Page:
Shall we lunch? I get the kabobs. And he’s having Afghanistan.

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Out Front, Fall 1998

The Taliban and I
Shall we lunch? I get the kabobs. And he’s having Afghanistan.
By Amy Goldwasser

“It’s a good thing we don’t have beaches anywhere in our country,” Mawlawi Abdul Wahab says jovially of his desert homeland, Afghanistan. Wahab is perhaps the only man in midtown Manhattan who is cheered by the impossibility of a scenario of jiggling babes in bikinis. And skimpy swimwear isn’t even his first prudish objection. To get to the beach,
these women would have to first go outside.

According to his business card, Wahab is Permanent Representative Designate of the Afghanistan Mission to the United Nations. What he permanently represents is the Taliban, the fundamentalist Islamic movement that, according to the New York Times and the UN (which does not recognize Wahab’s business card), oppressively controls two-thirds of Afghanistan, coming down most
spectacularly on the rights of the country’s women. Since the Taliban takeover in 1996, Afghan women have essentially been under house arrest (their windows must be covered). They’ve been forbidden to work or go to school. Their contact with the outside world has been limited to the view from the smaller-than-ski-goggles patch of mesh in their government-mandated burqa dress.

“The important thing to understand is that between our cultures there is a tremendous gap,” says Wahab, 36, in the midst of a three-Pepsi lunch at Pamir, a New York restaurant owned by Afghan Sikhs, whom the Taliban are in the process of crushing. Ah, but Wahab is a spokesman who understands complexity. That is why he — with the aid of his trusty translator — is the
one sent to lunch with American journalists.

“It may look to you that we are forcing women there, but they are pretty happy,” he says. Wahab at least has the decency to qualify, but I find it hard to imagine that the gulf between our cultures is so tremendous that an Afghan woman could be even moderately content, staying indoors for the rest of her life. (The Taliban have also made theater, movies, TV, and music
off-limits, though Wahab points out that the state does offer “17 hours of daily radio.” All Koran, all the time!) “Certainly mother, sister, wife have undeniable rights,” he explains, polishing off a grill platter. Wahab has firsthand knowledge of these rights, as a married man and the father of five girls and two boys. “The Koran says that a man must search for heaven at the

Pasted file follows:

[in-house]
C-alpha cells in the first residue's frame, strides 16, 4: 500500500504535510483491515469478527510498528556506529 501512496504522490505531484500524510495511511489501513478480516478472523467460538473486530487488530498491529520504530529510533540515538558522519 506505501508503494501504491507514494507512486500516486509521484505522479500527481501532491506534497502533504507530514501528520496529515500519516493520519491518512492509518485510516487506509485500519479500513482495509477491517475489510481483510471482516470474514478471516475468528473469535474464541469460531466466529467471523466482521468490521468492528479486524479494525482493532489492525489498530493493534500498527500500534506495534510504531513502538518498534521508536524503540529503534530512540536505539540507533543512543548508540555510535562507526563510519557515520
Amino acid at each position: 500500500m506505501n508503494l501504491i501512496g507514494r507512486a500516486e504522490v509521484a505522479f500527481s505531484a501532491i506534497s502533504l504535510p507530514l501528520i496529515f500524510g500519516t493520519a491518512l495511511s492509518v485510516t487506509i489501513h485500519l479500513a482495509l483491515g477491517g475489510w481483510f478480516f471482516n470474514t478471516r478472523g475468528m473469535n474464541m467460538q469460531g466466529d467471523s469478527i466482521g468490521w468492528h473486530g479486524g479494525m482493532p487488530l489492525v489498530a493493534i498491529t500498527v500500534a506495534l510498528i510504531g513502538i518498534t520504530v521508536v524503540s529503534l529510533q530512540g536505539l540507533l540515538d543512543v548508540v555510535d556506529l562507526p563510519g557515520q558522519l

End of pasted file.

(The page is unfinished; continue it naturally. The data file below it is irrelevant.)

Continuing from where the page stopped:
foot of a mother.” Then eternal grace has gotten more attainable, as Mom’s perambulations are now severely curtailed.

While Wahab excuses himself from the table for a brief prayer session, I consider the sins that I’d committed that weekend with a man not my husband — for starters, we walked through the West Village. Were I in Afghanistan, under Islamic law I’d be guilty on several counts, based on this lunch alone. (1) I’m single: “It would be nice if we had some division between us, a
curtain or something saying that you weren’t married,” says Wahab. (2) I have a college degree: “Until the age of 10, of course, girls are in school.” (3) I have a job: “In certain sectors, there are women working,” says Wahab. “We have at least 700 older women, ages 25 to 35, learning the art of carpet-weaving.” (4) My dress, though black and modest for a steamy New York day,
reveals more than my eyeballs. “You should wear something to give a woman dignity and integrity.” It’s the first thing on which he and I agree.

The air-conditioning is out in the restaurant, and still hot after a pistachio ice-cream dessert, I wonder how Wahab — and his wife and five daughters back in Kabul — can stand to be inside on such a day. So I propose a stroll through Central Park. Wahab takes off his hat and smiles eagerly as the translator relays my suggestion. Ignoring the expectant looks from
the Permanent Representative Designate, the translator turns to me and shakes his head: “I don’t want him to go wild.”

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